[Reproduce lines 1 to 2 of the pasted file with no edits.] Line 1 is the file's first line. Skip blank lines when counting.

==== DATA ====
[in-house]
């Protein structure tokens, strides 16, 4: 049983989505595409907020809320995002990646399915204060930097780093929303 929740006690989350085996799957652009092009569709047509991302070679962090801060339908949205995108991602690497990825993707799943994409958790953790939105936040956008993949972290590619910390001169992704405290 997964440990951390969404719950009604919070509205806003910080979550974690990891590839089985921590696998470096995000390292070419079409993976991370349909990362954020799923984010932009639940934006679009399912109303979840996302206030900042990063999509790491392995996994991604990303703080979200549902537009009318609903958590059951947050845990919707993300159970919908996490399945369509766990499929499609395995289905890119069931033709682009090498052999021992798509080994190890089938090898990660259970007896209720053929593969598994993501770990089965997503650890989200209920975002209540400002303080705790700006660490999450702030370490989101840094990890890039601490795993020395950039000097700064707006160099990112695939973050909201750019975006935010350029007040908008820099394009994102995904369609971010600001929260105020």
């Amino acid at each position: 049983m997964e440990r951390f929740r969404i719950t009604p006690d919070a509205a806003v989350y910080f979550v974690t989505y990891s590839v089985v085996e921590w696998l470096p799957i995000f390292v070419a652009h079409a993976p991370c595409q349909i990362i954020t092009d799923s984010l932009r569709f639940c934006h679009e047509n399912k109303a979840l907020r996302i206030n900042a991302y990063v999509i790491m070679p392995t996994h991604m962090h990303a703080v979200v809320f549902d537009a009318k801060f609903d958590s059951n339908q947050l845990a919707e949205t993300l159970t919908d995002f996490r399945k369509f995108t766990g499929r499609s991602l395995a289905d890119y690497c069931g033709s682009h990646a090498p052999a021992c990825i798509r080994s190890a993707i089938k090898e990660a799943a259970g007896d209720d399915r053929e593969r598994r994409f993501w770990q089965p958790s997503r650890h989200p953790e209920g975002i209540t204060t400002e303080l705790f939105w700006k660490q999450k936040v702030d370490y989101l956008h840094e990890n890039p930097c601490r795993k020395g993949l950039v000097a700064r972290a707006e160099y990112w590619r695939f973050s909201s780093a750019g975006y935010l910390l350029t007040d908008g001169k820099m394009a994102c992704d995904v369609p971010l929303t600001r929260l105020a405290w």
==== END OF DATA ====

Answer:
[in-house]
């Protein structure tokens, strides 16, 4: 049983989505595409907020809320995002990646399915204060930097780093929303 929740006690989350085996799957652009092009569709047509991302070679962090801060339908949205995108991602690497990825993707799943994409958790953790939105936040956008993949972290590619910390001169992704405290 997964440990951390969404719950009604919070509205806003910080979550974690990891590839089985921590696998470096995000390292070419079409993976991370349909990362954020799923984010932009639940934006679009399912109303979840996302206030900042990063999509790491392995996994991604990303703080979200549902537009009318609903958590059951947050845990919707993300159970919908996490399945369509766990499929499609395995289905890119069931033709682009090498052999021992798509080994190890089938090898990660259970007896209720053929593969598994993501770990089965997503650890989200209920975002209540400002303080705790700006660490999450702030370490989101840094990890890039601490795993020395950039000097700064707006160099990112695939973050909201750019975006935010350029007040908008820099394009994102995904369609971010600001929260105020």